Career and Motherhood: A first-time mom’s year in review

My son just turned one. Where does the time go? In the months leading up to his arrival, I was one of “those” women. You know, the ones with completely realistic expectations of juggling family and career. I knew that I could go back to work full-time after seven weeks off and still be on top of my game. My husband and I wouldn’t skip a beat. I would jump right into motherhood with my supermom cape and slay it. My kid would sleep through the night at six weeks and never cry, ever. I would spend way more time with my family than any other full-time working mother, you know, cause I have more minutes in my day than any other person on planet Earth. As you can imagine, my year has turned out differently than expected.
Disclaimer: If you are expecting your first child, I suggest you stop reading this immediately. Keep the dream alive! Otherwise, please feel free to point and laugh.
I went back to my high-demand job in Health Care Compliance after seven weeks of maternity leave. I felt ready physically and thought I was ready mentally. After a couple of weeks, the balls started to drop. I was handling a project that began before maternity leave, and I wanted to finish it. It required interactions with executives and board members, so it was vital that I have perfect work. Unfortunately, my mind was elsewhere. Between pumping every two hours and my need to go home on time, I was distracted. I would forget important details in my work and have to resend reports with corrections. Though the project was not a failure, I know I could have done better.
I decided to work from home two days a week. I figured I could do both: work and take care of him. Between napping, feeding, diapering and the like, I was lucky to get in six hours of work in on those days. The lack of focus resulted in me putting a couple of hours in on the weekend or after bedtime. This didn’t exactly check off my “work full time and spend time with family” box.
Those first few months back at work were an adjustment. I’ve since figured out productivity tricks, but it took some time. Mainly, I’ve changed my outlook. I’ve accepted that my priorities are elsewhere.
I finally talked to my boss and told her I need to slow down. She understood. I’m no longer chasing better projects or promotions. I’m handling my current workload well, and that’s all I need.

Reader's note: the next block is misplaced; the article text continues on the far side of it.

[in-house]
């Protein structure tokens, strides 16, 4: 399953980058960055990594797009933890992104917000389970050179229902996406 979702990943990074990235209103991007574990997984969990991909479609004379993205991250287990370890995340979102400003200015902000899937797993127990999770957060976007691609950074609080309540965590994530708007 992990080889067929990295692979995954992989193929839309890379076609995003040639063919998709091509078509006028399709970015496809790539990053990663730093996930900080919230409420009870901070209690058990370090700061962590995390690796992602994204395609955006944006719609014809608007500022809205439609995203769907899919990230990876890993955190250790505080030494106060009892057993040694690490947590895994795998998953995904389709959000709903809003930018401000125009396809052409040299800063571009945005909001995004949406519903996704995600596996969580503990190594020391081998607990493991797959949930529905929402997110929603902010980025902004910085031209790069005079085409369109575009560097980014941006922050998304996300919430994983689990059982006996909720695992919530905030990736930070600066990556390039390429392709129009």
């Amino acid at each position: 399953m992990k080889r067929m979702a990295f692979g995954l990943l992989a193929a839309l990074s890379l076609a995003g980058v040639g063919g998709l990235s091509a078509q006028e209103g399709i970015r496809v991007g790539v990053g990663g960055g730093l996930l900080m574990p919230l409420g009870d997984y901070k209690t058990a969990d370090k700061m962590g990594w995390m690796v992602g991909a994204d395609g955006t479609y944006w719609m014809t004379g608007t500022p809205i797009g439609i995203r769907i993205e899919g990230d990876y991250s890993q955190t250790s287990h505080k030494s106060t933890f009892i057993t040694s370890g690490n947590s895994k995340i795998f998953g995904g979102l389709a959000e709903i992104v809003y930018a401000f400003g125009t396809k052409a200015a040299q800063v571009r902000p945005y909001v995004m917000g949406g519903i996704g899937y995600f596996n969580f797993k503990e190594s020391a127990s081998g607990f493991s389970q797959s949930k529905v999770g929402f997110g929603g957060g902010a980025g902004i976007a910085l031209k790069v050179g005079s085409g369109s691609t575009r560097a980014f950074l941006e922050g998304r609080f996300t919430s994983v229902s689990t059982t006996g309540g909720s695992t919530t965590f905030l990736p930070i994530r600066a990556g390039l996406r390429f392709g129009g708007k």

Motherhood is a different challenge. I don’t know what the hell I’m doing, but I love it. So far I have imparted no permanent damage. Mom for the win! I haven’t slept a full eight hours in a year! Childcare is a juggling act between daycare wait lists, nanny demands and having no family in town. It also costs more than college tuition, so there’s that.
I have my share of mom-fail moments, like the time I fed him a moldy bell pepper. I swear I didn’t see the mold! Or the time I shoveled with him in the carrier and lightly bonked his head with the handle. He slept through it, but I cried. Or that time I rammed his foot into the dryer door, simultaneously breastfeeding and doing laundry. We both cried at that one.
But, I am here for him. Every night without fail we read a book, snuggle, sing a song and I tuck him in. Every morning I get to tickle him and have a gibberish conversation. I stay home when he is sick and can call the doctor with all the neuroses of a first-time parent. I wouldn’t change a single second.
These early childhood years are critical, and it’s time I won’t get back. My career will be ready to re-launch when the baby years transition into school days and teen years. At the end of the day, I want to sit on the carpet singing while my son bangs on bongos and my husband plays guitar. I don’t want to worry about a looming deadline or unsent email.

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